This is our fifteenth episode in our longer series on Nineteen Eighty-Four by George Orwell. Winston has a dream of his mother. Winston remembers his selfishness and how he abandoned his family during the Chocolate Incident. Winston and Julia have a conversation. They conclude that the Thought Police can’t get inside you — they can’t make you change what you feel. Your inner heart is impregnable. That’s a very nice thought. Dystopia CAN get inside you. It leaves you worse than you were before, but it CAN get inside of you. Soul force is not enough. You need a strong soul to resist.
This is episode 3 of 3 on The Children of Men by P. D. James. The first part of the novel is Omega. This is Alpha. The Five Fishes are snapped up one by one, a woman miraculously pregnant appears, and the sane people make a run for it so that the first birth in 25 years can happen humanly and not as a trophy event for the Warden of England. Along the way, there is a curious remix on the theme of the Holy Family. Come along for this week’s adventure!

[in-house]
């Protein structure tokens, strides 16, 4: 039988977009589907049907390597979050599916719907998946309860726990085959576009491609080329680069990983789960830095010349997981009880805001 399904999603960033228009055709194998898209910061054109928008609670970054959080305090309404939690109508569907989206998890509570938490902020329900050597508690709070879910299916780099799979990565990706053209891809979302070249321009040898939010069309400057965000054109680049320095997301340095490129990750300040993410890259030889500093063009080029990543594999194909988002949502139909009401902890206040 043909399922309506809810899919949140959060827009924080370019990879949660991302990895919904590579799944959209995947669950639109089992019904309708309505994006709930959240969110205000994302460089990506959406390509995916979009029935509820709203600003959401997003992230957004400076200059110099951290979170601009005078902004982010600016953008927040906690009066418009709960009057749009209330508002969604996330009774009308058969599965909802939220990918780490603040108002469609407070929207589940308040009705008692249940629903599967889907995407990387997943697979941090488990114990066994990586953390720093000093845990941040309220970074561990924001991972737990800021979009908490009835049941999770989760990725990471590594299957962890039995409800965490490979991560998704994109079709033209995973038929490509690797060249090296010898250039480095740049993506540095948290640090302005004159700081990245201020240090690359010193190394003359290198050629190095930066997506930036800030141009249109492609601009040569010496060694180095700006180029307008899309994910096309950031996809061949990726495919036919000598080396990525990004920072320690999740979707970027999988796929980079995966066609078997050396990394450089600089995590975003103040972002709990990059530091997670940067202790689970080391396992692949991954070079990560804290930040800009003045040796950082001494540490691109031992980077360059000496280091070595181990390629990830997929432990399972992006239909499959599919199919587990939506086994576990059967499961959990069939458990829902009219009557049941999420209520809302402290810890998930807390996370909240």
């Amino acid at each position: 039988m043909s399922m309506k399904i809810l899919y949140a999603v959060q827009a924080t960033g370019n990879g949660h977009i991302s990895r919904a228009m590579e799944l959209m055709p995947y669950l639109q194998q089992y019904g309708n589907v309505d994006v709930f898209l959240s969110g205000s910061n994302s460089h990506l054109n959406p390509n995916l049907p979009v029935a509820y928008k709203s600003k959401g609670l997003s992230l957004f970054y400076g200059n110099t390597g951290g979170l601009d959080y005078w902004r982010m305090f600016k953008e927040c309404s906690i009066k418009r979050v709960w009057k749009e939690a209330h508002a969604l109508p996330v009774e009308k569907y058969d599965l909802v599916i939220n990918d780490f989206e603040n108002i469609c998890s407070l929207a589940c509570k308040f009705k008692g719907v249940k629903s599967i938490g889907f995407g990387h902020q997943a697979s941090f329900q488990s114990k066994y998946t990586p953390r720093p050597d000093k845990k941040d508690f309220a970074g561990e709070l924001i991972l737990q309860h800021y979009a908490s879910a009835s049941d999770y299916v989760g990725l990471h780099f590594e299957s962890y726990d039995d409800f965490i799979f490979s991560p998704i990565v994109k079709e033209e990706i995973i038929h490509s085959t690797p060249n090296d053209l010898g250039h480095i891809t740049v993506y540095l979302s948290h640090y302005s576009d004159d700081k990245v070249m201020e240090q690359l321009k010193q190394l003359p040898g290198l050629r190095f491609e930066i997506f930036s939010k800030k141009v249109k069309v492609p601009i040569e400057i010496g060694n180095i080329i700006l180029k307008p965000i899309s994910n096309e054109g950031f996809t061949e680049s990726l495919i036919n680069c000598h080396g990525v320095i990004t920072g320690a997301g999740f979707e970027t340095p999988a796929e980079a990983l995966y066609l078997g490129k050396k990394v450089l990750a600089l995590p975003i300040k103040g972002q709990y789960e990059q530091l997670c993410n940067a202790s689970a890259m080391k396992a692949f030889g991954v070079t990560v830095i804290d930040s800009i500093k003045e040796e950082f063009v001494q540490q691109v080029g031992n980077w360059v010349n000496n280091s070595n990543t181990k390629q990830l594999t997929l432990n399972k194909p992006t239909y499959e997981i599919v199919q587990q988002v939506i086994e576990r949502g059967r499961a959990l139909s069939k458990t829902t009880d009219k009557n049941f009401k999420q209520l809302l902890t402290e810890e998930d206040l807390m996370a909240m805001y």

This is episode 3 of 3 on Do Androids Dream of Electric Sheep? by Philip K. Dick. We look at what this book has to say in answer to the question, “What does it mean to be human?” While the book does not define humanity very thoroughly (it is more concerned with straining androids out of the human crowd), it does emphasize that we humans need to stick together. Once again, we here at Food for Thought Police express our fervent solidarity with all the Rick Deckards out there holding the line against the android menace.
This is episode 2 of 3 on Do Androids Dream of Electric Sheep? by Philip K. Dick. In this episode we look at empathy as a human characteristic. Computers surpass human intelligence, emotions can be programmed, and empathy can be mimicked, but not recreated. Are androids better than humans? Well, they certainly aren’t human. We here at Food for Thought Police support all the Rick Deckards of this world, holding the line between human and android.